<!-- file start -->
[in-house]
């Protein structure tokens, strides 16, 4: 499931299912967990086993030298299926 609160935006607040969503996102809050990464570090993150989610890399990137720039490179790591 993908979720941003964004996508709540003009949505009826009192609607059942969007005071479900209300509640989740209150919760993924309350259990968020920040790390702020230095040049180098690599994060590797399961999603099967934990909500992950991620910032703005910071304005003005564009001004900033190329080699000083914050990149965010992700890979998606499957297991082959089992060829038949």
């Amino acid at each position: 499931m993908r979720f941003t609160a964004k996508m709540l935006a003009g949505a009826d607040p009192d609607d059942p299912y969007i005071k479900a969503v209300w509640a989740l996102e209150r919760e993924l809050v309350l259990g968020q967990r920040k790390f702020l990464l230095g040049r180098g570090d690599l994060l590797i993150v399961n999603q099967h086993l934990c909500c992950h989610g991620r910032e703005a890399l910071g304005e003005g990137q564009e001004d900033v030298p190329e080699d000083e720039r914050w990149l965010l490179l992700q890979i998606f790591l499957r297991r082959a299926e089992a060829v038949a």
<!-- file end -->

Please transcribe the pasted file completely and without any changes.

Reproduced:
[in-house]
């Protein structure tokens, strides 16, 4: 499931299912967990086993030298299926 609160935006607040969503996102809050990464570090993150989610890399990137720039490179790591 993908979720941003964004996508709540003009949505009826009192609607059942969007005071479900209300509640989740209150919760993924309350259990968020920040790390702020230095040049180098690599994060590797399961999603099967934990909500992950991620910032703005910071304005003005564009001004900033190329080699000083914050990149965010992700890979998606499957297991082959089992060829038949």
């Amino acid at each position: 499931m993908r979720f941003t609160a964004k996508m709540l935006a003009g949505a009826d607040p009192d609607d059942p299912y969007i005071k479900a969503v209300w509640a989740l996102e209150r919760e993924l809050v309350l259990g968020q967990r920040k790390f702020l990464l230095g040049r180098g570090d690599l994060l590797i993150v399961n999603q099967h086993l934990c909500c992950h989610g991620r910032e703005a890399l910071g304005e003005g990137q564009e001004d900033v030298p190329e080699d000083e720039r914050w990149l965010l490179l992700q890979i998606f790591l499957r297991r082959a299926e089992a060829v038949a």